Killings In Nigeria, Greatest Threat To Nigeria’s Existence, Says Dickson

The Governor of Bayelsa State, the Honourable Henry Seriake Dickson, has described the current spate of violence and senseless killings by gunmen across the nation and particularly in the Northern part of the country as the biggest ever existential threat to the nation’s corporate existence, since after the civil war, which ended in 1970. Aside from this, the Governor singled out the lopsided federal structure, dysfunctional Nigeria structure as well as the over centralization and politicization of law and order as threats to contemporary governance in the country.

A press statement signed by the Governor’s Chief Press Secretary,  Francis Ottah Agbo, quoted the Governor as having disclosed this on Friday in Abuja while delivering a lecture titled: “Cultural Values, National Security and Challenges of Contemporary Governance: Perspective From Bayelsa State Experience, organised by Institute of Security Studies (ISS).

Dickson condemned the recent killings and warned that the country would cease to have a future if President Buhari failed to urgently mobilize the peoples of Nigeria to build a non partisan consensus to avert the nationwide senseless killings.

He lamented that politicians were using the security structures of the country to torment innocent citizens for their selfish ends and by so doing, causing national insecurity and instability.

Dickson maintained that the wind of insecurity blowing across the nation and particularly the killings of innocent Nigerians in the Northern part of the country were fueled by the Imbalance in the country’s security structure and the politicisation of security by members of the ruling party.

According to him: “It is very clear that Nigeria’s lopsided federal system and over centralization of security powers and the politicization of  security by several agencies  are a major clause of instability and poses a threat to National stability.

“I was talking the politics of insecurity and the insecurity of politics occasioned by the abuse of Nigeria’s federal system and the ease at which those who control powers at the federal level undermine law and order in parts of our country and make it difficult for our citizens to feel safe and to feel protected under the law.

“When you correct this abuse of federal system, the governor of Benue and Taraba will be in the position to mobilise the security resources of their States… I remember the governor of Zamfara said he didn’t want to be addressed as the Chief Security Officer of the state”.

The Bayelsa State Governor added that although the military had made appreciable progress in its fight against Boko Haram, recent events in the country showed that the war against terrorism was far from over.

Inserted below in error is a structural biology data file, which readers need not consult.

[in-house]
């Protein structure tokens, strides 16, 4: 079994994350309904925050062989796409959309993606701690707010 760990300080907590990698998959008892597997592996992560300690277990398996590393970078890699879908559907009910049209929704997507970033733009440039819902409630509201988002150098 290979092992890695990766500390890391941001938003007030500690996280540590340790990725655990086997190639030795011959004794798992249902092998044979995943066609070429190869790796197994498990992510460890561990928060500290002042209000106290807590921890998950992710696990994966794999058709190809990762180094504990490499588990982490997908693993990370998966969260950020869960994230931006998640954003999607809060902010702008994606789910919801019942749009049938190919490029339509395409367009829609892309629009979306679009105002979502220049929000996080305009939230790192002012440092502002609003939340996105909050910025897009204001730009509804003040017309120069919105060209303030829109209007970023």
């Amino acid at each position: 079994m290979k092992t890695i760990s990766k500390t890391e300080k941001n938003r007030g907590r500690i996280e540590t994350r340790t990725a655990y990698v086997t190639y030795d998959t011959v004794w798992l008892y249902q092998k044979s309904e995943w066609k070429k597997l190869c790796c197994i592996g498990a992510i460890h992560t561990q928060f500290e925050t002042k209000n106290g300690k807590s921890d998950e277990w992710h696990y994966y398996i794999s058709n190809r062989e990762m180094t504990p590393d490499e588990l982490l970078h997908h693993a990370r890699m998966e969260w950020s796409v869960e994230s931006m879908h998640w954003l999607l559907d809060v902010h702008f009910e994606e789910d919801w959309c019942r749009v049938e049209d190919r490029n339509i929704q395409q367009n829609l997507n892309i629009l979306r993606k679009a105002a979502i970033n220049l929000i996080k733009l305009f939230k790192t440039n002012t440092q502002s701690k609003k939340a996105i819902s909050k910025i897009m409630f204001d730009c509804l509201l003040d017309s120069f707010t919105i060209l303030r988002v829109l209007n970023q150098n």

He, therefore, called on stakeholders irrespective of their political parties to unite in order to proffer a solution to the lingering insecurity in the country.

He said when a nation is under attack, the leaders, military, civil, Christians, Muslims, must come together to address it.

The governor said what was going on in Nigeria was more than the historical herdsmen and farmers clashes, saying the country has lost too many innocent souls to the killings.

He said: “Who are the farmers having clashes with herdsmen in Sokoto, Zamfara and other places. We must call a spade a spade for the good of our country.

“We are dealing with a calculated attack on our country. We are dealing with machinery of violence against innocent Nigerians.

“Yes we have historical incidence of herdsmen and farmers clash but what is going on is far more than that.

“All Nigerians and people of goodwill should show patriotism and let us interrogate these issues properly.”

He said a situation where a security officer diligently doing his work is unceremoniously transferred  because someone who has access to power wanted him transferred is not healthy for our nation.

“Nigerians are right to demand for protection. They expect the security agencies to arise to the occasion and put an end to the killings that are moving from one state to the other.

“If the people are under attack by gunmen, that is the more reasons why the security forces and the President as the Commander-in-Chief of Armed Forces should lead the security agencies to repel this attack.

“We have lost enough innocent lives. Instead of these killings abating, it continues to be spreading.

“That is why I said what is going on in the middle belt, North East, Niger Delta and other regions of the country is clearly the most potent national security and essential threat our country has faced since the civil war.”

He said though the present administration has made remarkable achievements in addressing security challenge in the North East, Boko Haram is far from being defeated.

He said that to address insecurity in Nigeria, there was also need for government to invest more in education,  stressing that the options are clear, it is either you build more schools or you build more prisons and commentaries.”

He added that addressing the situation and developing the country, there was need to recognise and respect ethics and cultural differences in the country.

Dickson, however, said that in spite of the contemporary security challenge facing Nigeria, the country has the potential of becoming country of great capability.

“In spite of these challenges, we believe that a new Nigeria of peace and stability, equal citizens and egalitarian Nigeria is still possible.

“From the north to the south, east to the west, God in His mercy and wisdom has given us everything to be great.”

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